When Robert T. Hale Jr., CEO of Quincy-based Granite Telecommunications and a prominent philanthropist, delivered the commencement address at Quincy College Friday, he did more than boost graduates’ spirits with soaring rhetoric: He gave each one $1,000 with the hope they’ll pass half their gift on to someone else, paying it forward amid a pandemic that’s devastated the region and the globe.
“We’re going to give each of you $1,000 cash, right now,” Hale told the more than 400 graduates to rousing applause. “The first $500, as I mentioned, is in the envelope entitled ‘Gift,’ and it’s for you. We’re proud of you. You worked your tails off to get here. Celebrate as you should. The second envelope, entitled ‘Give,’ is for you to give to another friend, family member, or an organization who in these times is struggling, who could use that a little more than you. Congratulations, Class of 2021!”
The graduates picked up their envelopes, which were decorated by students at Quincy’s Snug Harbor Elementary School, along with their diplomas as they walked across the field at Veterans Memorial Stadium.
Before Hale’s surprise announcement, the graduates heard from Class of 2021 member Beatriz Martins.
“Quincy College has been a wonderful experience for me, and I’m sure for many others as well,” said Martins, describing herself as a “proud Latina” and first-generation college graduate in her family. “I am grateful for all the struggles I have faced, because they shaped me into a stronger and more persistent student. ... Remember to keep your head up, because one day you shall receive your blessing.”
Hale, during his earlier commencement address, urged the graduates to take risks in following their passions and to give of themselves. He said he’s known disappointment, most especially during a failed venture in 2002 that resulted in a bankruptcy and 400 employees losing their jobs.
“So I’ve been to the bottom,” Hale said. “I failed. And it hurts. But it doesn’t stop you, didn’t stop me. ... You’re leaders. You have persevered in hard times. Leaders take chances. Don’t worry about that. Failure will come. If you’re taking chances, failure will come. Don’t fear it, defy it.”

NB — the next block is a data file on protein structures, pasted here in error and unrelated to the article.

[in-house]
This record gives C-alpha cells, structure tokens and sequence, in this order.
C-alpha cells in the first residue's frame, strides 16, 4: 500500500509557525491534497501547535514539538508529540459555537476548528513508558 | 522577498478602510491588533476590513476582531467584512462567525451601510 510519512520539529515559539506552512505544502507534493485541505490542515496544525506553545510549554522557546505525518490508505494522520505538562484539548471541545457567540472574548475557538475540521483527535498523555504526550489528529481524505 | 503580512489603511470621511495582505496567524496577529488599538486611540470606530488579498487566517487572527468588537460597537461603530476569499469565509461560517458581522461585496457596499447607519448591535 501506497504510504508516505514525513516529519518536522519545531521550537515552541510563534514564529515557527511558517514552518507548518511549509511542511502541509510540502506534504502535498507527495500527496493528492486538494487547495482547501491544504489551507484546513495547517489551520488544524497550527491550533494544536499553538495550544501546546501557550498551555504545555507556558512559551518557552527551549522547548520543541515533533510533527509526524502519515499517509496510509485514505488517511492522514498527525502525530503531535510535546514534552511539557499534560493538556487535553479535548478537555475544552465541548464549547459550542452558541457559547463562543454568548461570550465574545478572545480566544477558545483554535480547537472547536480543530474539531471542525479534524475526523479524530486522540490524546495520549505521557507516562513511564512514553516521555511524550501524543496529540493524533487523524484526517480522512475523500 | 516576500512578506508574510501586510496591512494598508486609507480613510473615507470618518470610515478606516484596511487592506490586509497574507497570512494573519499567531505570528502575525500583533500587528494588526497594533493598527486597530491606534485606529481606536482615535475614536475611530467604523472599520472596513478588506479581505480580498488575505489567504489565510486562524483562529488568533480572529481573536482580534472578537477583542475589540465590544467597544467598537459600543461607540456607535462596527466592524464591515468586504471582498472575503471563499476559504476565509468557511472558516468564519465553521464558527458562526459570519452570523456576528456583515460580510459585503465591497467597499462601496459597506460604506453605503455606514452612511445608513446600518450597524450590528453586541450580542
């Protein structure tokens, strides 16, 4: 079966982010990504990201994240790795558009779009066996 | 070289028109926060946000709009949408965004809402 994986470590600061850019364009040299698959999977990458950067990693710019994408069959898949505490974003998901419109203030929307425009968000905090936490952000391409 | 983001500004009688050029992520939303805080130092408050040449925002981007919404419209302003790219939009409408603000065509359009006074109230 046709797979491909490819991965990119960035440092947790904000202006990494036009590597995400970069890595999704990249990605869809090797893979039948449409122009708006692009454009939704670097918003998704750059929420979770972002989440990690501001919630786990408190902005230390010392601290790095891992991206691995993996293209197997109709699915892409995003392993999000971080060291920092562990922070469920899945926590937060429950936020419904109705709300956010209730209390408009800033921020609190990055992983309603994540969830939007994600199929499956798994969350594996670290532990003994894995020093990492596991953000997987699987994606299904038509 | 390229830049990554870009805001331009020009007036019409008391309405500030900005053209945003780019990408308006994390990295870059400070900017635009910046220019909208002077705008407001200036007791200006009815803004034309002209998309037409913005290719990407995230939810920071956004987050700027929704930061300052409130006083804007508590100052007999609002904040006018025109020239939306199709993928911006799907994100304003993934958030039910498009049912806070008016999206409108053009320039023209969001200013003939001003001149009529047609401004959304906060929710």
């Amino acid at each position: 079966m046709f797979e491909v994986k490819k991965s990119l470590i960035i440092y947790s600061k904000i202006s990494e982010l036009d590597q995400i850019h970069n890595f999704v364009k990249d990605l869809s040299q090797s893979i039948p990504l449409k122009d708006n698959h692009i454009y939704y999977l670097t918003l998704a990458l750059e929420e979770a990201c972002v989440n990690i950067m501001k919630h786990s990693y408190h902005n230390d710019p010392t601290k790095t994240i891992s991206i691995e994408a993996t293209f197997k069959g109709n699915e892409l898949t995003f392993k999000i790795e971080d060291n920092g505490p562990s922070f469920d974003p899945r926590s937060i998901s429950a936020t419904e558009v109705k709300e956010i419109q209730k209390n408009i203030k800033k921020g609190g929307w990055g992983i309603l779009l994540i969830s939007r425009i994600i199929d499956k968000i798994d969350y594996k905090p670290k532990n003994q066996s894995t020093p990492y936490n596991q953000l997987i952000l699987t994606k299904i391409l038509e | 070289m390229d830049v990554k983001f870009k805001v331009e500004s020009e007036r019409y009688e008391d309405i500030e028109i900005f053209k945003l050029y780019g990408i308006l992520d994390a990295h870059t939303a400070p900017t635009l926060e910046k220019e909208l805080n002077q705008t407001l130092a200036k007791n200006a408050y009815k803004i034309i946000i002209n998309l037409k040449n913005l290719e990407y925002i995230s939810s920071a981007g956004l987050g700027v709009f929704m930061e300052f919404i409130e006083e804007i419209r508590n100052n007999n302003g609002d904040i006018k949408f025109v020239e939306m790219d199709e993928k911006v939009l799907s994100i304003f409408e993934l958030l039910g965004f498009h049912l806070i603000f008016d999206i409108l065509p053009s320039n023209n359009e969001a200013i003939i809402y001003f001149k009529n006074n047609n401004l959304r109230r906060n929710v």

He praised the students’ diligence during an unprecedented year.
“You’ve worked really hard to get here in tenuous times,” Hale said. “You have a positive, impactful energy and the world needs it right now. Bring that energy into the world. Help us be a better place and ... find your own path.”
College president Richard DeCristofaro was also among the speakers, praising students for their academic drive.
“I commend you, our graduates, for being committed to your studies,” he said. “And I commend the dedication of our faculty and staff who have worked alongside you, believed in you, your ability to learn, to excel, and to fulfill your academic goals and dreams.”
The Quincy cash gift isn’t the first time Hale has donated generously to New England educational and medical institutions in recent weeks.
In April, Hale and his wife, Karen, gave $30 million to Connecticut College, his alma mater, to support financial aid, athletics, and improvements to campus infrastructure.
“This College changed my life, and Karen and I believe deeply in its mission, in its innovations as a liberal arts educator and the leadership skills it builds in students,” Hale said in a video clip released when the gift was announced. “More than ever, our society needs the kinds of graduates that this College helps develop, and we are honored to help do our part to stand with them. We hope others will join us.”
And earlier this month, the Hales and Judith B. Hale, Robert’s mother, pledged $50 million to Dana-Farber Cancer Institute, the hospital said in a statement. The donation will support Hale Family Center for Pancreatic Cancer Research, which was founded in 2016 with $15 million from the Hales, per the statement.
“More than 60,000 people will be diagnosed with pancreatic cancer this year, far too often at a late stage,” said Karen Hale. “It is critical to detect it early when it is most vulnerable, and to have newer, more advanced treatments available when we do. Dana-Farber has the best team of scientists and clinicians to do this urgent work.”
Judith Hale echoed those sentiments.
“Our intention is to substantially speed the pace of research and new treatments for this terrible disease,” said Judith Hale, who serves on the Dana-Farber Board of Trustees, in the statement. “We are investing in the exceptional talent at Dana-Farber because we are committed to finding a cure. That would be a wonderful honor for my husband and legacy for our family.”
Material from prior Globe stories was used in this report.
Correction: Because of inaccurate information supplied to the Globe, an earlier version of this story misstated the number of Quincy College graduates on Friday.
Travis Andersen can be reached at firstname.lastname@example.org.